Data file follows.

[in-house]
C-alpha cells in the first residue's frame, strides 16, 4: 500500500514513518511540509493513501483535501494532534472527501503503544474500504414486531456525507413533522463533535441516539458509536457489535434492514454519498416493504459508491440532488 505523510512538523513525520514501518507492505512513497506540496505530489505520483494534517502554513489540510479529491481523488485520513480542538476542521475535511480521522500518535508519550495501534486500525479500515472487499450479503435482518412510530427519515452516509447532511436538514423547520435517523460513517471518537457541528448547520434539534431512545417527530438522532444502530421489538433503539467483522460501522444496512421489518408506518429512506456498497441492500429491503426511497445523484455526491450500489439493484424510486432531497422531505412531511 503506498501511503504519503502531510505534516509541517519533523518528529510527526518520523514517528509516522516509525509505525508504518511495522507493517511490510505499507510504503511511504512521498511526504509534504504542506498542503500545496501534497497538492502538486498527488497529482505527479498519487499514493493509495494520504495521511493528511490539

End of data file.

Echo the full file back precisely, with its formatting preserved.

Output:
[in-house]
C-alpha cells in the first residue's frame, strides 16, 4: 500500500514513518511540509493513501483535501494532534472527501503503544474500504414486531456525507413533522463533535441516539458509536457489535434492514454519498416493504459508491440532488 505523510512538523513525520514501518507492505512513497506540496505530489505520483494534517502554513489540510479529491481523488485520513480542538476542521475535511480521522500518535508519550495501534486500525479500515472487499450479503435482518412510530427519515452516509447532511436538514423547520435517523460513517471518537457541528448547520434539534431512545417527530438522532444502530421489538433503539467483522460501522444496512421489518408506518429512506456498497441492500429491503426511497445523484455526491450500489439493484424510486432531497422531505412531511 503506498501511503504519503502531510505534516509541517519533523518528529510527526518520523514517528509516522516509525509505525508504518511495522507493517511490510505499507510504503511511504512521498511526504509534504504542506498542503500545496501534497497538492502538486498527488497529482505527479498519487499514493493509495494520504495521511493528511490539